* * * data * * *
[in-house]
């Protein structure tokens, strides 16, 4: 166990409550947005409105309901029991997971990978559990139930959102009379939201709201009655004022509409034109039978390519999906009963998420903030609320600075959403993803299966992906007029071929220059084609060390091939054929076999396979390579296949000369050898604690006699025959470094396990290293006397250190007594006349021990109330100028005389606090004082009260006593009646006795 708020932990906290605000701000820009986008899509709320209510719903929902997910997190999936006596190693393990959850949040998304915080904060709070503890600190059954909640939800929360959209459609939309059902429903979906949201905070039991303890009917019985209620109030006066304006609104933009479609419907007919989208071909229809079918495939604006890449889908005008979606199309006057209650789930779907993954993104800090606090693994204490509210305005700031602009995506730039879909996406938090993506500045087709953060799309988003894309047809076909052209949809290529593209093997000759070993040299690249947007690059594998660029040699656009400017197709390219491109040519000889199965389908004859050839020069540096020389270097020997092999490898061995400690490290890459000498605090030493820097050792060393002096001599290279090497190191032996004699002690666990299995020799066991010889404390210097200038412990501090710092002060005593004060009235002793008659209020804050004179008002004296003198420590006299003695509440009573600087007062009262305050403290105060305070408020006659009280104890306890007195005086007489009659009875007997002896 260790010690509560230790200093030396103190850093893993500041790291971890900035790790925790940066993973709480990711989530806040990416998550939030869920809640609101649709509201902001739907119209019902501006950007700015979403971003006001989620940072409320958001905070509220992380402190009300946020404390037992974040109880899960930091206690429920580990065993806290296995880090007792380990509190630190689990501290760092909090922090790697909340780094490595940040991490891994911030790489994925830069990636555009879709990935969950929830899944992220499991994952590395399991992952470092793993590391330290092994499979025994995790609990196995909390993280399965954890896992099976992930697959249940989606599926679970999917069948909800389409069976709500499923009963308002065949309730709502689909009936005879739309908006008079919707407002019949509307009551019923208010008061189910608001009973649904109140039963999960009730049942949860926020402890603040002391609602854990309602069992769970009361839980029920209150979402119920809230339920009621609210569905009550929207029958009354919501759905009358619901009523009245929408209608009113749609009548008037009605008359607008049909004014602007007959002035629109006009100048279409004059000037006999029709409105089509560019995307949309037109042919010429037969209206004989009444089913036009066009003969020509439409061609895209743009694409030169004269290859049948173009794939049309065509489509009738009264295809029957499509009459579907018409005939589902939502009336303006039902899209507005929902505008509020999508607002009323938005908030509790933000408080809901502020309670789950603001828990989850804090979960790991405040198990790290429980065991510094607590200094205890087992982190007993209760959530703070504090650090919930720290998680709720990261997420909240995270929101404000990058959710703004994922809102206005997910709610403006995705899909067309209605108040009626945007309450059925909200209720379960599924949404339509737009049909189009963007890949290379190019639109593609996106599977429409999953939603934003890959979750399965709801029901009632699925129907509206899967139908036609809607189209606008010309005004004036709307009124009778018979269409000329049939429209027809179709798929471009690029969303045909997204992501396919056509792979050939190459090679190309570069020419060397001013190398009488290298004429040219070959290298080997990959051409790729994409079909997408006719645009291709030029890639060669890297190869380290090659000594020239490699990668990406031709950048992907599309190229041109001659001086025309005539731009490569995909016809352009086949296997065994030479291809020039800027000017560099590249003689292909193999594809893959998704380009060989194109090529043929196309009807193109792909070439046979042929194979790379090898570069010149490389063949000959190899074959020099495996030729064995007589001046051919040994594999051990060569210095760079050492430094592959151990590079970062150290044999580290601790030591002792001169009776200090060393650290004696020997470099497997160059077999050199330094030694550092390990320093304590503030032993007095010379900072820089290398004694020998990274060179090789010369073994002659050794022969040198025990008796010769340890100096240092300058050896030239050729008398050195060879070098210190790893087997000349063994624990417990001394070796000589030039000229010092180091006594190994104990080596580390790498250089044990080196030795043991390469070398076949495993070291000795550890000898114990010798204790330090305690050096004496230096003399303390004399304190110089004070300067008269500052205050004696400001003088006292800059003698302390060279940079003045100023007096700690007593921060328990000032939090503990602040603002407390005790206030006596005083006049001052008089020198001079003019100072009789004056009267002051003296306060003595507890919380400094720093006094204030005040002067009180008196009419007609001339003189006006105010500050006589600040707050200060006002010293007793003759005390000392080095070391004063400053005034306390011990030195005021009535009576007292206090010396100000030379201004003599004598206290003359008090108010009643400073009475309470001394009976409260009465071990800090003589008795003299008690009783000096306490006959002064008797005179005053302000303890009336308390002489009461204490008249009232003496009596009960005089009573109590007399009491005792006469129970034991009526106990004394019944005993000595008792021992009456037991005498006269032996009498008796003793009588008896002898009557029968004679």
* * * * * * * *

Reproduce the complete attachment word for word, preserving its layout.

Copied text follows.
[in-house]
């Protein structure tokens, strides 16, 4: 166990409550947005409105309901029991997971990978559990139930959102009379939201709201009655004022509409034109039978390519999906009963998420903030609320600075959403993803299966992906007029071929220059084609060390091939054929076999396979390579296949000369050898604690006699025959470094396990290293006397250190007594006349021990109330100028005389606090004082009260006593009646006795 708020932990906290605000701000820009986008899509709320209510719903929902997910997190999936006596190693393990959850949040998304915080904060709070503890600190059954909640939800929360959209459609939309059902429903979906949201905070039991303890009917019985209620109030006066304006609104933009479609419907007919989208071909229809079918495939604006890449889908005008979606199309006057209650789930779907993954993104800090606090693994204490509210305005700031602009995506730039879909996406938090993506500045087709953060799309988003894309047809076909052209949809290529593209093997000759070993040299690249947007690059594998660029040699656009400017197709390219491109040519000889199965389908004859050839020069540096020389270097020997092999490898061995400690490290890459000498605090030493820097050792060393002096001599290279090497190191032996004699002690666990299995020799066991010889404390210097200038412990501090710092002060005593004060009235002793008659209020804050004179008002004296003198420590006299003695509440009573600087007062009262305050403290105060305070408020006659009280104890306890007195005086007489009659009875007997002896 260790010690509560230790200093030396103190850093893993500041790291971890900035790790925790940066993973709480990711989530806040990416998550939030869920809640609101649709509201902001739907119209019902501006950007700015979403971003006001989620940072409320958001905070509220992380402190009300946020404390037992974040109880899960930091206690429920580990065993806290296995880090007792380990509190630190689990501290760092909090922090790697909340780094490595940040991490891994911030790489994925830069990636555009879709990935969950929830899944992220499991994952590395399991992952470092793993590391330290092994499979025994995790609990196995909390993280399965954890896992099976992930697959249940989606599926679970999917069948909800389409069976709500499923009963308002065949309730709502689909009936005879739309908006008079919707407002019949509307009551019923208010008061189910608001009973649904109140039963999960009730049942949860926020402890603040002391609602854990309602069992769970009361839980029920209150979402119920809230339920009621609210569905009550929207029958009354919501759905009358619901009523009245929408209608009113749609009548008037009605008359607008049909004014602007007959002035629109006009100048279409004059000037006999029709409105089509560019995307949309037109042919010429037969209206004989009444089913036009066009003969020509439409061609895209743009694409030169004269290859049948173009794939049309065509489509009738009264295809029957499509009459579907018409005939589902939502009336303006039902899209507005929902505008509020999508607002009323938005908030509790933000408080809901502020309670789950603001828990989850804090979960790991405040198990790290429980065991510094607590200094205890087992982190007993209760959530703070504090650090919930720290998680709720990261997420909240995270929101404000990058959710703004994922809102206005997910709610403006995705899909067309209605108040009626945007309450059925909200209720379960599924949404339509737009049909189009963007890949290379190019639109593609996106599977429409999953939603934003890959979750399965709801029901009632699925129907509206899967139908036609809607189209606008010309005004004036709307009124009778018979269409000329049939429209027809179709798929471009690029969303045909997204992501396919056509792979050939190459090679190309570069020419060397001013190398009488290298004429040219070959290298080997990959051409790729994409079909997408006719645009291709030029890639060669890297190869380290090659000594020239490699990668990406031709950048992907599309190229041109001659001086025309005539731009490569995909016809352009086949296997065994030479291809020039800027000017560099590249003689292909193999594809893959998704380009060989194109090529043929196309009807193109792909070439046979042929194979790379090898570069010149490389063949000959190899074959020099495996030729064995007589001046051919040994594999051990060569210095760079050492430094592959151990590079970062150290044999580290601790030591002792001169009776200090060393650290004696020997470099497997160059077999050199330094030694550092390990320093304590503030032993007095010379900072820089290398004694020998990274060179090789010369073994002659050794022969040198025990008796010769340890100096240092300058050896030239050729008398050195060879070098210190790893087997000349063994624990417990001394070796000589030039000229010092180091006594190994104990080596580390790498250089044990080196030795043991390469070398076949495993070291000795550890000898114990010798204790330090305690050096004496230096003399303390004399304190110089004070300067008269500052205050004696400001003088006292800059003698302390060279940079003045100023007096700690007593921060328990000032939090503990602040603002407390005790206030006596005083006049001052008089020198001079003019100072009789004056009267002051003296306060003595507890919380400094720093006094204030005040002067009180008196009419007609001339003189006006105010500050006589600040707050200060006002010293007793003759005390000392080095070391004063400053005034306390011990030195005021009535009576007292206090010396100000030379201004003599004598206290003359008090108010009643400073009475309470001394009976409260009465071990800090003589008795003299008690009783000096306490006959002064008797005179005053302000303890009336308390002489009461204490008249009232003496009596009960005089009573109590007399009491005792006469129970034991009526106990004394019944005993000595008792021992009456037991005498006269032996009498008796003793009588008896002898009557029968004679």